Analyzing the Opponent's Team
Analyzing the Opponent's Team


Back in Gen III and Gen IV, you would (usually) battle someone with neither of you knowing the other’s team beforehand. If you were trying to predict, you would A) have to remember what was common beforehand, and B) have to keep track of what Pokemon were already sent out. Due to this, many Wi-Fi battlers had a pen or pencil and some paper ready to write down what they found out about their opponent’s team.

Now to the present, with Gen V, there’s this neat function called Team Preview. Most people will tell you they hate it, but it’s actually more useful than you think. It’s not just your team being previewed, it’s also your opponent’s team. From my own experience, it doesn’t matter at all if they know the Pokemon, as they don’t know your movesets for sure. You’re also able to use their knowledge against them, but that’s for predictions, not analysis.

First Glimpse

In Team Preview, you get to choose the order of your Pokemon, and you get a look at your opponent's team. All you see are the icons, gender, and level. This isn't much to look at. But think about what the Pokemon do. Do they wall? Do they set up and sweep? What kind of roles do they normally play? Not only that, but also keep track of their types. The first way to break a team is to find the type they don't resist and then use that type against them. A solid team will not have this weakness until some Pokemon are KO'd. The main thing though, is to find their roles. Usually, an offensive team will be very speedy and a stall team will be very bulky. Balanced teams obviously balance both types out. The most obvious thing in Team Preview is the team's general playstyle, and you will then know what kind of team you're facing.

Second Thought

Now that you know what the playstyle is, there's a larger thought process to figuring out what their support is. Nearly every team has one Pokemon they need that will cause the team to fall apart. Find that one Pokemon, and you will be able to constantly put pressure on it to prevent it from doing its job. Some teams, however, are supported much better than this, and can operate just as well without a specific Pokemon. Most of the time, though, it depends on what you're using. No team is perfect, so every team has a threat that isn't covered.

An example team:
Tyranitar Reuniclus Rotom Gliscor Jirachi Terrakion

If you followed the first step, then you can see this is a balanced team. If you've also read the Competitive Battling guide, you'll probably also notice the Rotom-W/Gliscor/Jirachi core. As you can see, this is a Sandstorm team as well, with Tyranitar and 4 other Pokemon being immune to Sandstorm. Don't think rain has the advantage here, though; Tyranitar's bulk, as well as Jirachi's and Rotom-W give Rain teams headaches. On the contrary, this team's weakness is Sun, with mainly only Terrakion to combat Sun. So clearly, a Sun team should aim to take out Terrakion before it starts doing its damage.

One more thing is to note that some Pokemon only do one thing, and many Pokemon may have the same viable role. On teams, you will not see two Pokemon doing the same thing (such as two using Stealth Rock or two using Rapid Spin). Unfortunately, it's rather difficult to find out which does what only through Team Preview.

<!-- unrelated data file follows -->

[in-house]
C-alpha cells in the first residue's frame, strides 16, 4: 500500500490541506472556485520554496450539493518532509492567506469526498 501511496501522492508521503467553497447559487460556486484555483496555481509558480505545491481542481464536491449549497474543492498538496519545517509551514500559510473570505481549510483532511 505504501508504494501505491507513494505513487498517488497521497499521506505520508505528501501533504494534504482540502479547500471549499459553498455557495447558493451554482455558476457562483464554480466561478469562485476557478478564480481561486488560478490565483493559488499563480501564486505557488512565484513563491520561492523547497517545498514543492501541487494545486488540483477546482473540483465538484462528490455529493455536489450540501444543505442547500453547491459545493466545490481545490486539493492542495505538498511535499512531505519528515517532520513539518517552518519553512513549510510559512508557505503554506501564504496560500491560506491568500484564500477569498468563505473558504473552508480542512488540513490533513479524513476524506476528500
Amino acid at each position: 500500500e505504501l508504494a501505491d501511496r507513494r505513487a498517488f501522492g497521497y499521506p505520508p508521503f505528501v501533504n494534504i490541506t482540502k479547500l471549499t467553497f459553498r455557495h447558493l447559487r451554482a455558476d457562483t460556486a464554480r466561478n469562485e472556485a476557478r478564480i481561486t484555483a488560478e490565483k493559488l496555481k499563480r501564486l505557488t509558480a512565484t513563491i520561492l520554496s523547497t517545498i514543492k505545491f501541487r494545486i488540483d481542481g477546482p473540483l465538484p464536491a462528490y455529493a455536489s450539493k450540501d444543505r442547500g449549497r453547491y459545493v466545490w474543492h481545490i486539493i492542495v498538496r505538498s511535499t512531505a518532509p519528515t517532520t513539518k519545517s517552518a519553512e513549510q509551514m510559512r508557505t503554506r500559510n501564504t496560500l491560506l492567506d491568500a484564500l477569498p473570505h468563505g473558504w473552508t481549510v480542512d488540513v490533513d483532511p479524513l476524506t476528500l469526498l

Observing While Battling

Obviously, you won't find everything through Team Preview. Some things you will have to keep note of while battling. In Wi-Fi battles, many experienced players keep a pen or pencil and some paper handy to write down what they see. Keep track of what moves your opponent uses, as only certain sets will use certain moves. For example: a Ferrothorn using Thunder Wave will not use Gyro Ball, because it will weaken Gyro Ball that way. Another example is if a Dragonite uses Thunder Wave; if it does, you know it will have Substitute, Roost, and Dragon Tail. Keeping track of items will also do you good. If a Pokemon does not show any alterations to its HP during each turn other than weather (Leftovers, Life Orb, etc.), then that leaves one or two other items it possibly holds. For offensive Pokemon such as Starmie, it means that the user is probably Choiced, but do not assume this immediately. Some offensive Pokemon use Expert Belt to bluff Choice items. As for bulkier Pokemon, it depends. A Ferrothorn without Leftovers will most likely be carrying Shed Shell to escape Magnezone, or Rocky Helmet to discourage Fighting types or Fire Punchers. This also means the Ferrothorn has Leech Seed so that it still has recovery. Set-up sweepers like Dragonite will most likely carry a Lum Berry to avoid status. By observing both items and moves, you will be able to start guessing at your opponent's moves and then predict them.


As you begin to do this more and more often, it will be part of your habit or normal thought process. Many players do not think this far into battling, and only realize it after it's been done. An important part of battling is memory, and remembering these things will help you win in future battles.



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